Sometimes changes in process can have a dramatic effect on product registration. There are several events that can cause a re-registration of a registered medical device. A new product name, part number, material, manufacturing site, country of origin, business name or manufacturing process are common re-registration triggers. It all depends on the specific regulations of the country involved.
I came across an FDA guidance document – not entirely recent; however, I found it very interesting and worth sharing. It is on voluntary submissions of audit reports done by auditing bodies outside of the FDA.
We in the medical device industry throw the term CAPA around like it's a word that is common-place in our society (though, here in Pittsburgh, you'll get a lot of confused looks if you tell someone you've opened a CAPA as it is a local performing arts school. That's a strange nightmare with future Broadway stars re-enacting a root cause analysis!).
As a native Clevelander and lifelong (i.e. 47 years) Northeast Ohio resident, I have heard my fair share of “Mistake on the Lake (Erie)” jokes. Yes, it’s true the Cuyahoga River caught fire in 1969, the city has suffered from loss of jobs due to de-industrialization, there have been numerous failed redevelopment efforts, and as far as sports teams go; well, I have yet to see a championship winning team. Jokes aside, I don’t think anyone can argue that the Northeast Ohio region has evolved into a world class leader in medical treatment, education and innovation in the health care industry.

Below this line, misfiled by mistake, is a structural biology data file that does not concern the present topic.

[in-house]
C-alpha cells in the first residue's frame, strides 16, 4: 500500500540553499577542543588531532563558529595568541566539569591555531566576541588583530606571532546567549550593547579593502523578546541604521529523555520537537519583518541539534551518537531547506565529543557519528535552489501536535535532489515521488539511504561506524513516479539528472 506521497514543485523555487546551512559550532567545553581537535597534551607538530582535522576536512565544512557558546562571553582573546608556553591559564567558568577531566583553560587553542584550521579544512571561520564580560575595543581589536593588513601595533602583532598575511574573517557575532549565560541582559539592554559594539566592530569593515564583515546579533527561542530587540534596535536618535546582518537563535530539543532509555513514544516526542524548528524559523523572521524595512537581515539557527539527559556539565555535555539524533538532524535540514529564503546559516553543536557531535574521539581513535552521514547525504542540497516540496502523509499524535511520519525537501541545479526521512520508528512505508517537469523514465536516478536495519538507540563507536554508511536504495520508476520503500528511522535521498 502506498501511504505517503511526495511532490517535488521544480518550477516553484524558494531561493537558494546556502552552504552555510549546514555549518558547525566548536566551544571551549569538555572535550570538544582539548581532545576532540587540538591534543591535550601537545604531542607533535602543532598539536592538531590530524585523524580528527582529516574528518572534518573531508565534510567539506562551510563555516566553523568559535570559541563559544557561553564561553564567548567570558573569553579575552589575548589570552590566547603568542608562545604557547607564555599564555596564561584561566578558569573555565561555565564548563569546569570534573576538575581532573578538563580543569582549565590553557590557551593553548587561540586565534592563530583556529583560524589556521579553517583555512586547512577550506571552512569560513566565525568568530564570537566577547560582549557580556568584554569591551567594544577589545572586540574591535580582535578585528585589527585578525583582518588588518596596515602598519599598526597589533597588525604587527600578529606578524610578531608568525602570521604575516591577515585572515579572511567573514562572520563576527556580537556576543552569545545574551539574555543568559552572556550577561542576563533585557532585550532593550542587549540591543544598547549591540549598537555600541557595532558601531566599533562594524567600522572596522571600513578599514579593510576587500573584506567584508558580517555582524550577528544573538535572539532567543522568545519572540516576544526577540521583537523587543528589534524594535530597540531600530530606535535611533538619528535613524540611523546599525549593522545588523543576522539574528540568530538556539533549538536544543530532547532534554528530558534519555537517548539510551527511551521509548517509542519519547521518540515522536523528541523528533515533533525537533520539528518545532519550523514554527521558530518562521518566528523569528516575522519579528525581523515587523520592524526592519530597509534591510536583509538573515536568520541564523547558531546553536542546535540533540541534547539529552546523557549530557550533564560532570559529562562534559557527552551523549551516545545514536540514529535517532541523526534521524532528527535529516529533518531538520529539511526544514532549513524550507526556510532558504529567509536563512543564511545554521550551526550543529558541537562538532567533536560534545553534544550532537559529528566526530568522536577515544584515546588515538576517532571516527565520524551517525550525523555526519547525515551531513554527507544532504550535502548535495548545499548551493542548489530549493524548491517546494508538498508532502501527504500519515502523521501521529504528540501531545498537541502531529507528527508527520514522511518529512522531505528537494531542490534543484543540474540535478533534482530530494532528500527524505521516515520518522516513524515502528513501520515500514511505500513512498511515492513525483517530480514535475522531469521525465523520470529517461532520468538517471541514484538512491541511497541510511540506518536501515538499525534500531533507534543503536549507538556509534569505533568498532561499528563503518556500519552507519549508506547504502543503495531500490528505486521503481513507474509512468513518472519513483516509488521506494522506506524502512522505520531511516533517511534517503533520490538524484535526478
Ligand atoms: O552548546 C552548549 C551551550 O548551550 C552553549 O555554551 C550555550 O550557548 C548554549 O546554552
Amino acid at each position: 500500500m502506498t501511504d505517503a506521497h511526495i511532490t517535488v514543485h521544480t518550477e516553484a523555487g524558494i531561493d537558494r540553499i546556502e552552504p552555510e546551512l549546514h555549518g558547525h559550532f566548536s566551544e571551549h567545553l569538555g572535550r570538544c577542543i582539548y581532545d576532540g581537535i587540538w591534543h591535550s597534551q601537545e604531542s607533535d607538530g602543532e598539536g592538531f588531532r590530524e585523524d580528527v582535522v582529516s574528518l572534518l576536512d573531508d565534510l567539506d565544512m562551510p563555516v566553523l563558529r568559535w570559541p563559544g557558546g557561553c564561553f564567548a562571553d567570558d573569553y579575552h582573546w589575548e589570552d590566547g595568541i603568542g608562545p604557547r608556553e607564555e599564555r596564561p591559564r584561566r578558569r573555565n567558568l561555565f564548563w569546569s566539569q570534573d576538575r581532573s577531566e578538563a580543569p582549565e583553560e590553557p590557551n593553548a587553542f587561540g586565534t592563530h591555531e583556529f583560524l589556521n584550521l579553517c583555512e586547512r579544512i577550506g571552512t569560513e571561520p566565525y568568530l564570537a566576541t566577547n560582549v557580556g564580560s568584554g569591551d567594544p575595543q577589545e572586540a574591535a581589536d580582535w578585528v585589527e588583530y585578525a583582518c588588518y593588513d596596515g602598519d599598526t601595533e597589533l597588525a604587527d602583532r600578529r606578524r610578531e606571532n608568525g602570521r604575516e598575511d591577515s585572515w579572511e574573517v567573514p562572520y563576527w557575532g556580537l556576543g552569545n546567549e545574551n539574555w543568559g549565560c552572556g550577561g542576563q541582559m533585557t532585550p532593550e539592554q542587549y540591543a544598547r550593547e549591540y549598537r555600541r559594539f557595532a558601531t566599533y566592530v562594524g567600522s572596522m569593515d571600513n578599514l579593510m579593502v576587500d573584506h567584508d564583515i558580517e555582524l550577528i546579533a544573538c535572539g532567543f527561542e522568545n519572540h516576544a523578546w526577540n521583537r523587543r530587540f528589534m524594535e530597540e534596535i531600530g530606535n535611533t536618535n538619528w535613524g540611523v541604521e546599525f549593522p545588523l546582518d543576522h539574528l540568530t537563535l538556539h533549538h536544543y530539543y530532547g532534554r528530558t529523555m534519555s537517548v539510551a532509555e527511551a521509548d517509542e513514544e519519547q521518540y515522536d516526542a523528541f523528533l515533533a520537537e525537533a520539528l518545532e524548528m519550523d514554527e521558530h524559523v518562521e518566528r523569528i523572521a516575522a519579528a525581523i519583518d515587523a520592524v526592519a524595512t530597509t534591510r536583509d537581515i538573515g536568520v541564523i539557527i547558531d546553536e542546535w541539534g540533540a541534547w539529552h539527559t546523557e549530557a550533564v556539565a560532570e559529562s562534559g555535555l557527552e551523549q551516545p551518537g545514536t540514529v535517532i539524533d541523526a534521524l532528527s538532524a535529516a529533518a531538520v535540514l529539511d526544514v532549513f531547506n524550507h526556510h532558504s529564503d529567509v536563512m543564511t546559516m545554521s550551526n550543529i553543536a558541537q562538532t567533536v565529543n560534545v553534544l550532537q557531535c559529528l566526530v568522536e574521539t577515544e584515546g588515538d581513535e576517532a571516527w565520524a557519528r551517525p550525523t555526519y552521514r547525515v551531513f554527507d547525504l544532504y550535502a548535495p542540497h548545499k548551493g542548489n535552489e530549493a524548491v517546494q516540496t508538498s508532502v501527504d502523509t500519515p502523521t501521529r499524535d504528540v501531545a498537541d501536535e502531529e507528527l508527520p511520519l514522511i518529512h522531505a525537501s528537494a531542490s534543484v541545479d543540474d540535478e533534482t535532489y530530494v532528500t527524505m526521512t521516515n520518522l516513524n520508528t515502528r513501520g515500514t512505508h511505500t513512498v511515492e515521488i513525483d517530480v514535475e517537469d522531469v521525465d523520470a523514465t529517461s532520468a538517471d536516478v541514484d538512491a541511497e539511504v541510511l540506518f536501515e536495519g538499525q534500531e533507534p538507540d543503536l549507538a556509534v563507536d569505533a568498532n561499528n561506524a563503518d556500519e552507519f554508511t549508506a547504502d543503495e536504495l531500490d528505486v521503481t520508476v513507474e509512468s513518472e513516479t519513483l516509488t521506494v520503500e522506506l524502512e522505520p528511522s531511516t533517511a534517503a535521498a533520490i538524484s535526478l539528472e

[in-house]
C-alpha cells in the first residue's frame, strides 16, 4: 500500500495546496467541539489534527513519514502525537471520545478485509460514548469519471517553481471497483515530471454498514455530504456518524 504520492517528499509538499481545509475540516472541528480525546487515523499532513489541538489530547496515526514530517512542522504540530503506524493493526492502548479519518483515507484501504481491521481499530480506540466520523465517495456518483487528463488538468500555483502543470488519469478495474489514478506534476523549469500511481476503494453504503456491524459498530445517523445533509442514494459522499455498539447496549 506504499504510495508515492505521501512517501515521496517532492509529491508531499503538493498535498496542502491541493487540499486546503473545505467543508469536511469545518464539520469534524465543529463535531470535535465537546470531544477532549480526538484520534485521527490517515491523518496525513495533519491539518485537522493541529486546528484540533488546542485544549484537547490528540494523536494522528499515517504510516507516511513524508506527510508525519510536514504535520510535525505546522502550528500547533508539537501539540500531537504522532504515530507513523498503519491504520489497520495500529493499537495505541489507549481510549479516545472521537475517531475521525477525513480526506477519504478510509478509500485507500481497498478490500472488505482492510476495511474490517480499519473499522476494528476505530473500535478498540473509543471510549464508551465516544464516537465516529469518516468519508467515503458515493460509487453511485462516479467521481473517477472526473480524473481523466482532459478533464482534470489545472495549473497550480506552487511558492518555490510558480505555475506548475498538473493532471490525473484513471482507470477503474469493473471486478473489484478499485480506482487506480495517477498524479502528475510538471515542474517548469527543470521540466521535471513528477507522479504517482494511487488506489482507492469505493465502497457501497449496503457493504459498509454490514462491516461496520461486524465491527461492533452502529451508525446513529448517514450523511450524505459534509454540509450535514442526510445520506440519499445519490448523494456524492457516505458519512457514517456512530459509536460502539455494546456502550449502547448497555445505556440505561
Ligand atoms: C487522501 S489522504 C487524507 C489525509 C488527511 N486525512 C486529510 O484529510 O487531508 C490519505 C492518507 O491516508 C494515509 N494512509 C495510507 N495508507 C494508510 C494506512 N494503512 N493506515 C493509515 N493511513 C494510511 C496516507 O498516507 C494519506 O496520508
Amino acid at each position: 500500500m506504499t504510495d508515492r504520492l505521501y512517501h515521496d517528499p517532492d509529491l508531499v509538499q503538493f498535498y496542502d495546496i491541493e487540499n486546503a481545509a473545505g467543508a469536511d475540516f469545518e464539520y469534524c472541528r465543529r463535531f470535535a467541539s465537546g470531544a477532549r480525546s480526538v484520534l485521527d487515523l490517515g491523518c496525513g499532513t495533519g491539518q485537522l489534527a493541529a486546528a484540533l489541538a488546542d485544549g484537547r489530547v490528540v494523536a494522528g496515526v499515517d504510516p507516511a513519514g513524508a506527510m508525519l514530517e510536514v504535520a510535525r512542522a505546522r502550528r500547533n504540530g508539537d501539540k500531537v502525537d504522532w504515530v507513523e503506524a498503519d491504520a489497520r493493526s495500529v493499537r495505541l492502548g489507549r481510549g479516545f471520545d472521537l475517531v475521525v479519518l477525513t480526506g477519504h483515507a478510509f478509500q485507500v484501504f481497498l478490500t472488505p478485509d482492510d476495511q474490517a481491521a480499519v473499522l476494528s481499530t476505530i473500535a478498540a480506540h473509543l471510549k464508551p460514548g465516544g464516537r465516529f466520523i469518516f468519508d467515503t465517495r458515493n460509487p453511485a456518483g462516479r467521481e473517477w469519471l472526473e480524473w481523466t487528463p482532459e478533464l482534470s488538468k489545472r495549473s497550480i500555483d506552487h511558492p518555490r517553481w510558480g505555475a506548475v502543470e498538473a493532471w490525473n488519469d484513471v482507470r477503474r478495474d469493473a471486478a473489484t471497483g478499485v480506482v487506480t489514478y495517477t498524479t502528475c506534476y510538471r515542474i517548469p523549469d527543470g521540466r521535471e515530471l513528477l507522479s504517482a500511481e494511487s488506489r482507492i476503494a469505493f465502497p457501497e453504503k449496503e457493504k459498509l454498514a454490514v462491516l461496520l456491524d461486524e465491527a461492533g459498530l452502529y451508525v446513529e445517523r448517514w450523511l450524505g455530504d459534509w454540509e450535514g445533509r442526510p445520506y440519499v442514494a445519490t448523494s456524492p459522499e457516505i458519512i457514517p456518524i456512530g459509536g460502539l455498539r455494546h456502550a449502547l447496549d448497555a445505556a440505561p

During this holiday season, when presents are being packaged and shipped at high volumes, I thought it would be appropriate to talk about the importance of labeling.
I’ve been working in regulatory for a company in which biocompatibility of device materials has been pretty straightforward and understood by all for many years. Annex A in ISO 10993-1 and FDA General Program Memorandum - #G95-1 is all you need. Check the chart for our device intended use and see that irritation testing, sensitization testing and cytotoxicity testing are required for any new device materials prior to introducing them into the market. Not only did our regulatory folks clearly understand these requirements, but our project teams were also onboard. If engineering wanted to change materials or change the material color or tint, they would contact a toxicologist to perform these three necessary tests. End of story.
My teenager works at a local eatery – I thoroughly believe the saying, “A good teenager is a tired teenager”. Besides, there is a lot to be learned from being in the work force.
Many medical devices are meant to be used while in mobile situations. These devices could be wearable, carried in a user’s pocket or by hand, pushed like a cart, etc. Users of mobile medical devices expect them to be safe, reliable, durable, and easy to use while in motion or when transported, so let’s look at some design considerations specific to this subset of devices.